Is Kratom Dangerous?

Despite its use in Western medicine as a treatment for various ailments, many countries have banned kratom.

  • Malaysia banned the substance in 2003 and has it listed on their Poison Act.
  • Kratom was banned in Thailand in 1943.

However, it was placed on their Schedule 5 substance list in the least dangerous category.

  • Europe has the substance legal.
  • The US briefly had controversy in 2016 with kratom.

The DEA planned to make it a Schedule 1 substance but later decided to further research before adding it to the list.

Kratom does have negative side effects depending on the dosage and can interact with certain medications. Kratom stops medications from quickly getting dissolved by the liver. It extends their time in the body and can cause increased effects of a medicine. Those that take medications that breakdown in the liver may want to consult a doctor before use. When taken regularly, some report dependence. Withdrawal also can happen when stopping kratom making it possibly unsafe.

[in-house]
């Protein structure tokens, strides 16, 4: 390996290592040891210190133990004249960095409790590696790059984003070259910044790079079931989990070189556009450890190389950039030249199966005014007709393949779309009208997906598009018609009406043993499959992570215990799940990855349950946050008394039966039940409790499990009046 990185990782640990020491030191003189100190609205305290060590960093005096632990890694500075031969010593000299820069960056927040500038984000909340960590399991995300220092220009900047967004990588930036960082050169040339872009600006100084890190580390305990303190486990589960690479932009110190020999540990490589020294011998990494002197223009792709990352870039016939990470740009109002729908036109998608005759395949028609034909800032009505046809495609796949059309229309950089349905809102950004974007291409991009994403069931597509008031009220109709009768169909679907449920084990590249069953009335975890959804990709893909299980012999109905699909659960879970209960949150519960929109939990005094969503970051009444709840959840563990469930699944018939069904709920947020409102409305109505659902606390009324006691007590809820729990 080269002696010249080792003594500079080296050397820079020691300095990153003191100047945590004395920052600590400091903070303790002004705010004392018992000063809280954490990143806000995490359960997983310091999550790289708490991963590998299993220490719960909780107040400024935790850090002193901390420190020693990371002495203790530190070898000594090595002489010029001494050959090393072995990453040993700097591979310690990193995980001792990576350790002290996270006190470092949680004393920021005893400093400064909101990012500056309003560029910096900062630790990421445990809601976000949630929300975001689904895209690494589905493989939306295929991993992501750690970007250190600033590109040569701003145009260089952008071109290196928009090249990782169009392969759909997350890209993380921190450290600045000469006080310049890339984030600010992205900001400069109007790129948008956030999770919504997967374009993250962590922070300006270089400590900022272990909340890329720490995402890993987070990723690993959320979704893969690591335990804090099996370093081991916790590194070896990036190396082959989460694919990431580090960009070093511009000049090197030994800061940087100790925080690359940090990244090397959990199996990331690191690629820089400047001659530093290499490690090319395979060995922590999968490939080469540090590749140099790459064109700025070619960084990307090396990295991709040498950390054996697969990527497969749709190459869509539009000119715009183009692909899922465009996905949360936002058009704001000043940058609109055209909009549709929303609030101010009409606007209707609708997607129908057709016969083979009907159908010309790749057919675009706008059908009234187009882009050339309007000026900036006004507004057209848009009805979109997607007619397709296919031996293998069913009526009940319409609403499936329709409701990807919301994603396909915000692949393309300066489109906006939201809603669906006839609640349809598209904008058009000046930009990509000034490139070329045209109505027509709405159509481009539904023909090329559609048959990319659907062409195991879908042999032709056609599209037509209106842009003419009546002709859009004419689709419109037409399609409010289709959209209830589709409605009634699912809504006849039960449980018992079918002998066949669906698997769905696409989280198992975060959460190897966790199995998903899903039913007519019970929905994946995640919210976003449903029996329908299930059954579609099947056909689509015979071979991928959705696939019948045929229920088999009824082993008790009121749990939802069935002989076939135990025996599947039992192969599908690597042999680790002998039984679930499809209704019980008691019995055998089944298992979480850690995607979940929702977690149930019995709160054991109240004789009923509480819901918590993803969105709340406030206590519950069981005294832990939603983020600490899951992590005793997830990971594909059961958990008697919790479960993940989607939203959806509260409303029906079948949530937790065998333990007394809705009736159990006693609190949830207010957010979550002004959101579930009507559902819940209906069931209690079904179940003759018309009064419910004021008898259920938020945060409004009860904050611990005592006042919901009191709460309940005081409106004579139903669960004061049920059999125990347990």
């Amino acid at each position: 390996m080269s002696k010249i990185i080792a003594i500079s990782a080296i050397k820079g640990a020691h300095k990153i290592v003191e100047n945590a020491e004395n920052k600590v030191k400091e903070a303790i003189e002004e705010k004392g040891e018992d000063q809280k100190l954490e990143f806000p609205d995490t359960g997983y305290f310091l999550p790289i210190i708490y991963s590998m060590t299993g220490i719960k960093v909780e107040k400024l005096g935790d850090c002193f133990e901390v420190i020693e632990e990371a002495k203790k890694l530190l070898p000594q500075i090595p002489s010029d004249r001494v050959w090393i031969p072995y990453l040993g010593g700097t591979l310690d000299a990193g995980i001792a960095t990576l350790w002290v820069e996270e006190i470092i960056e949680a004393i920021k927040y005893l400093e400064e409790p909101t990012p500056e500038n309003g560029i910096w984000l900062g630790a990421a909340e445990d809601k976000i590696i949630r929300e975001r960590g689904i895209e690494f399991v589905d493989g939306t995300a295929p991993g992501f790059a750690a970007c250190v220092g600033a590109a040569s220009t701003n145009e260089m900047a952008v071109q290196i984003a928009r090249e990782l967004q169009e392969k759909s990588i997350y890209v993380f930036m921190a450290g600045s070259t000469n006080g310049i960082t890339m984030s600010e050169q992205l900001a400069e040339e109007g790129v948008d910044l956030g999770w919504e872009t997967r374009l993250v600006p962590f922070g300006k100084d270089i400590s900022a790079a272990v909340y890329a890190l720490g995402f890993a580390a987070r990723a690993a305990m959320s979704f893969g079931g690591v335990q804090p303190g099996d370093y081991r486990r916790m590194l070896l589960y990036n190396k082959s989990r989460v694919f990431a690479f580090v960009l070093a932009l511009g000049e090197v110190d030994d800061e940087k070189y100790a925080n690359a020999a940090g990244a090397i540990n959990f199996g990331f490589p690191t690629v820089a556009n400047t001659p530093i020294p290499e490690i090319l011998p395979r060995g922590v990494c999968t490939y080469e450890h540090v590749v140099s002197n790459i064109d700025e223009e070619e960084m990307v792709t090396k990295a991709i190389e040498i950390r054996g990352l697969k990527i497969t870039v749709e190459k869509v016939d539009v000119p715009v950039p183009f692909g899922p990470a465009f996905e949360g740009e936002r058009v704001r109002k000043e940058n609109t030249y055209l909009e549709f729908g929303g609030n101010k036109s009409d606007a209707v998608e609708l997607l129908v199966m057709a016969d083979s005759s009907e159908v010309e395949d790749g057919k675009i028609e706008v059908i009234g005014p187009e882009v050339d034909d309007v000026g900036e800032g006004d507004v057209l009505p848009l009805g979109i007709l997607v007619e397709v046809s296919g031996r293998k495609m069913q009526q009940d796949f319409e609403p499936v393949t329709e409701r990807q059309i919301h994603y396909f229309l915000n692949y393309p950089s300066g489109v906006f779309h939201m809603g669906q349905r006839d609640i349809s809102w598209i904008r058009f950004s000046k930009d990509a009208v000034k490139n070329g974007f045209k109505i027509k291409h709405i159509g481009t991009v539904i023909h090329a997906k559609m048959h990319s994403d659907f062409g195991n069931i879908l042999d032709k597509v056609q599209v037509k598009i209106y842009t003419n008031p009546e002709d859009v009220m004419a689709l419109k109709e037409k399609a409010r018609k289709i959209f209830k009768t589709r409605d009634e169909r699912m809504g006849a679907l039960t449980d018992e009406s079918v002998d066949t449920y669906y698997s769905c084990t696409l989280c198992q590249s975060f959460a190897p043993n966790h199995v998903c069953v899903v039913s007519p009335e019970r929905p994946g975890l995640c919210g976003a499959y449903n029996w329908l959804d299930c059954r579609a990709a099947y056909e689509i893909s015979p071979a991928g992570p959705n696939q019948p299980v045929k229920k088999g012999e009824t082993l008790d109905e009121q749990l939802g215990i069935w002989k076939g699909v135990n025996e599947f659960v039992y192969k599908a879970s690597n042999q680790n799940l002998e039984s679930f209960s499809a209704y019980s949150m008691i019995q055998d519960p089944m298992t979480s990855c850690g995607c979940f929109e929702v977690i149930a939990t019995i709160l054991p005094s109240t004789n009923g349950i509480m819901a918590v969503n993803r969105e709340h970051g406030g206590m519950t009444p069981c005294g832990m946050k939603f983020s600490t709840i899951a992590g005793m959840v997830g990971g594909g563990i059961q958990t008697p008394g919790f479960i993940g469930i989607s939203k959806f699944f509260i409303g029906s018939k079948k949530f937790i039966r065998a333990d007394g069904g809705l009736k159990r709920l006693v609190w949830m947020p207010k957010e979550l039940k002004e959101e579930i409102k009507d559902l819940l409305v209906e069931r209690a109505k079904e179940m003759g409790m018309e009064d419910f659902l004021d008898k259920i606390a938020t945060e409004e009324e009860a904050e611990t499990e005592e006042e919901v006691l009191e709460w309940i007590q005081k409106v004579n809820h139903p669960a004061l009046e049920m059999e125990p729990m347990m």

The U.S. poison control reported an increase of calls about kratom overdoses from 2011 to 2016. In most of these cases, kratom was laced with another drug or not taken alone. As for whether kratom is outright dangerous, it’s not known. More research is needed to determine whether kratom truly is dangerous.

Side Effects

There are many side effects to taking kratom. Many experience positive effects but some will experience negative effects. Many of these side effects come from taking it by mouth. The side effects range from